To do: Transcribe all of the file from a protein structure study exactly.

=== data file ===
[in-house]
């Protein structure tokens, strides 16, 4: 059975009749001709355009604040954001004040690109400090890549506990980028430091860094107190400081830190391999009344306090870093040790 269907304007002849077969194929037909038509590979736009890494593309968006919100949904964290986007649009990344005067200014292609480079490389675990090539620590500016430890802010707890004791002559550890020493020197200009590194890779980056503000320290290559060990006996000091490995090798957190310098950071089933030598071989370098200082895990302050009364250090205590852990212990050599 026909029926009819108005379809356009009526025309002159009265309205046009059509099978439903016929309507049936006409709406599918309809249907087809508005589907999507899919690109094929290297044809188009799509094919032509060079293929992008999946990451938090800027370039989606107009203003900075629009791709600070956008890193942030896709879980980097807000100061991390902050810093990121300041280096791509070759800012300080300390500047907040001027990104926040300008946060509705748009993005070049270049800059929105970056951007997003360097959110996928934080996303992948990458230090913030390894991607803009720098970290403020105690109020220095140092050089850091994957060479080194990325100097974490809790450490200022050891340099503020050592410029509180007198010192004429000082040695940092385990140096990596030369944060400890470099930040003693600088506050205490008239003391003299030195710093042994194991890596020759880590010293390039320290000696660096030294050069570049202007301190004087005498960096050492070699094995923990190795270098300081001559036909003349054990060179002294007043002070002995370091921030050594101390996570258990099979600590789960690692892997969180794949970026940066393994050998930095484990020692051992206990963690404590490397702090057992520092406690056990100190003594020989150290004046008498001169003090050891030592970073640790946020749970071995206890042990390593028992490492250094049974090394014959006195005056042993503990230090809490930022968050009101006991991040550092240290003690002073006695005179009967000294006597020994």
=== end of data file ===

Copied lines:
[in-house]
């Protein structure tokens, strides 16, 4: 059975009749001709355009604040954001004040690109400090890549506990980028430091860094107190400081830190391999009344306090870093040790 269907304007002849077969194929037909038509590979736009890494593309968006919100949904964290986007649009990344005067200014292609480079490389675990090539620590500016430890802010707890004791002559550890020493020197200009590194890779980056503000320290290559060990006996000091490995090798957190310098950071089933030598071989370098200082895990302050009364250090205590852990212990050599 026909029926009819108005379809356009009526025309002159009265309205046009059509099978439903016929309507049936006409709406599918309809249907087809508005589907999507899919690109094929290297044809188009799509094919032509060079293929992008999946990451938090800027370039989606107009203003900075629009791709600070956008890193942030896709879980980097807000100061991390902050810093990121300041280096791509070759800012300080300390500047907040001027990104926040300008946060509705748009993005070049270049800059929105970056951007997003360097959110996928934080996303992948990458230090913030390894991607803009720098970290403020105690109020220095140092050089850091994957060479080194990325100097974490809790450490200022050891340099503020050592410029509180007198010192004429000082040695940092385990140096990596030369944060400890470099930040003693600088506050205490008239003391003299030195710093042994194991890596020759880590010293390039320290000696660096030294050069570049202007301190004087005498960096050492070699094995923990190795270098300081001559036909003349054990060179002294007043002070002995370091921030050594101390996570258990099979600590789960690692892997969180794949970026940066393994050998930095484990020692051992206990963690404590490397702090057992520092406690056990100190003594020989150290004046008498001169003090050891030592970073640790946020749970071995206890042990390593028992490492250094049974090394014959006195005056042993503990230090809490930022968050009101006991991040550092240290003690002073006695005179009967000294006597020994």